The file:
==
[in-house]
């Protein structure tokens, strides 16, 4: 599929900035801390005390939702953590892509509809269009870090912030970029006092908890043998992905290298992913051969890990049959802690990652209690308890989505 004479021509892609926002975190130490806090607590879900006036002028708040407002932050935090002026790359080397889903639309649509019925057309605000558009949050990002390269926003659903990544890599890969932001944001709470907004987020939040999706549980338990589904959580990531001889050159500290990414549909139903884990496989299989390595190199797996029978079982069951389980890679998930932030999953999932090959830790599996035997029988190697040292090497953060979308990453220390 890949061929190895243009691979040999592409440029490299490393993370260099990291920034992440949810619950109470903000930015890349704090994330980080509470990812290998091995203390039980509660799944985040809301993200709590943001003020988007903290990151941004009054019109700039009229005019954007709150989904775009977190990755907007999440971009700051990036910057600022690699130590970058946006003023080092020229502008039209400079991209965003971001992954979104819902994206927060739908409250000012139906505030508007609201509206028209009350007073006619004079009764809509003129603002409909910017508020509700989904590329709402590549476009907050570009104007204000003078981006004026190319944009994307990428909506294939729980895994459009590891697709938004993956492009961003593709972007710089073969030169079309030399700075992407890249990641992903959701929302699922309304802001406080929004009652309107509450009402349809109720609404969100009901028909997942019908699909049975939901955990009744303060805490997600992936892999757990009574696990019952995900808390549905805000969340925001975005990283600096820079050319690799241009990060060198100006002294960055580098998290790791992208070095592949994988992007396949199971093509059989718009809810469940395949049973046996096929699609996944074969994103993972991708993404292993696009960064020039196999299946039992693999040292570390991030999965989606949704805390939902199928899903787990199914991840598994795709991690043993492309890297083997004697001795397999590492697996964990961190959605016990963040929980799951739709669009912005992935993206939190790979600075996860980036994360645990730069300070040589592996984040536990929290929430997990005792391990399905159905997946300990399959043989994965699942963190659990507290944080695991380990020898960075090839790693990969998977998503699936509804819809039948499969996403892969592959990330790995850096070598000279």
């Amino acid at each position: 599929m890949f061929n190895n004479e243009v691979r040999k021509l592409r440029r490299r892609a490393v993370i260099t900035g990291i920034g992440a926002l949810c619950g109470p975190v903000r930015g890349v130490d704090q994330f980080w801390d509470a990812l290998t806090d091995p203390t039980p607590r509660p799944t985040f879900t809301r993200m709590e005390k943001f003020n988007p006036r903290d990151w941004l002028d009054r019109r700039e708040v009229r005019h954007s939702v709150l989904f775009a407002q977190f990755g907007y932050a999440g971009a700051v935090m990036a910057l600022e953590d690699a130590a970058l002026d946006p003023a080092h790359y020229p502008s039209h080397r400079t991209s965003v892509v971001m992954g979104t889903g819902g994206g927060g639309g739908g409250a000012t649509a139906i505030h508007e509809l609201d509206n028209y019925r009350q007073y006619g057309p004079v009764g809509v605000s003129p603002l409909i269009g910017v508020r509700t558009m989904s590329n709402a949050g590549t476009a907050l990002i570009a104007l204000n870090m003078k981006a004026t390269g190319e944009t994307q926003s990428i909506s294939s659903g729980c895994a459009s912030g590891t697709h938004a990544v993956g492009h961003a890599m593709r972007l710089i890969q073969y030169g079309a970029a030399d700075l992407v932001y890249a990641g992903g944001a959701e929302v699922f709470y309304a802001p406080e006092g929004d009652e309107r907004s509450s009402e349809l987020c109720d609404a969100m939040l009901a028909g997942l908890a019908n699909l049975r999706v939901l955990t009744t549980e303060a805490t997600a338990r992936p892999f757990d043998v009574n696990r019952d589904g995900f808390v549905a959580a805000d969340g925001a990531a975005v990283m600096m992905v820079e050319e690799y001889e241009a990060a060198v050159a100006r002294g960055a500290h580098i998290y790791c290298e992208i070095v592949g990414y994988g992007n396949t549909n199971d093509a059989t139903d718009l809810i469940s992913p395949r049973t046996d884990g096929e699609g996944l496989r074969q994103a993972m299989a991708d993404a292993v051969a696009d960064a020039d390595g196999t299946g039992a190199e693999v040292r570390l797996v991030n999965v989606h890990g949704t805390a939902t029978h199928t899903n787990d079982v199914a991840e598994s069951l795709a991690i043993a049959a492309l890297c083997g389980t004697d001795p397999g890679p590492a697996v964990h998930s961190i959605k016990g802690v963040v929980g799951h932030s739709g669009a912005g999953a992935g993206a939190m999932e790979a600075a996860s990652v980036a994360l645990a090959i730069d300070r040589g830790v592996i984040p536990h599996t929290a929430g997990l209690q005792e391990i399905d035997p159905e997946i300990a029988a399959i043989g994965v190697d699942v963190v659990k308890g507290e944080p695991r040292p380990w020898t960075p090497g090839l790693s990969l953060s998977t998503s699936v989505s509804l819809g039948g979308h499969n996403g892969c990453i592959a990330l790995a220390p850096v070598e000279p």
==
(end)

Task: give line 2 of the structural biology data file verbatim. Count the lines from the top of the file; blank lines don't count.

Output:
């Protein structure tokens, strides 16, 4: 599929900035801390005390939702953590892509509809269009870090912030970029006092908890043998992905290298992913051969890990049959802690990652209690308890989505 004479021509892609926002975190130490806090607590879900006036002028708040407002932050935090002026790359080397889903639309649509019925057309605000558009949050990002390269926003659903990544890599890969932001944001709470907004987020939040999706549980338990589904959580990531001889050159500290990414549909139903884990496989299989390595190199797996029978079982069951389980890679998930932030999953999932090959830790599996035997029988190697040292090497953060979308990453220390 890949061929190895243009691979040999592409440029490299490393993370260099990291920034992440949810619950109470903000930015890349704090994330980080509470990812290998091995203390039980509660799944985040809301993200709590943001003020988007903290990151941004009054019109700039009229005019954007709150989904775009977190990755907007999440971009700051990036910057600022690699130590970058946006003023080092020229502008039209400079991209965003971001992954979104819902994206927060739908409250000012139906505030508007609201509206028209009350007073006619004079009764809509003129603002409909910017508020509700989904590329709402590549476009907050570009104007204000003078981006004026190319944009994307990428909506294939729980895994459009590891697709938004993956492009961003593709972007710089073969030169079309030399700075992407890249990641992903959701929302699922309304802001406080929004009652309107509450009402349809109720609404969100009901028909997942019908699909049975939901955990009744303060805490997600992936892999757990009574696990019952995900808390549905805000969340925001975005990283600096820079050319690799241009990060060198100006002294960055580098998290790791992208070095592949994988992007396949199971093509059989718009809810469940395949049973046996096929699609996944074969994103993972991708993404292993696009960064020039196999299946039992693999040292570390991030999965989606949704805390939902199928899903787990199914991840598994795709991690043993492309890297083997004697001795397999590492697996964990961190959605016990963040929980799951739709669009912005992935993206939190790979600075996860980036994360645990730069300070040589592996984040536990929290929430997990005792391990399905159905997946300990399959043989994965699942963190659990507290944080695991380990020898960075090839790693990969998977998503699936509804819809039948499969996403892969592959990330790995850096070598000279």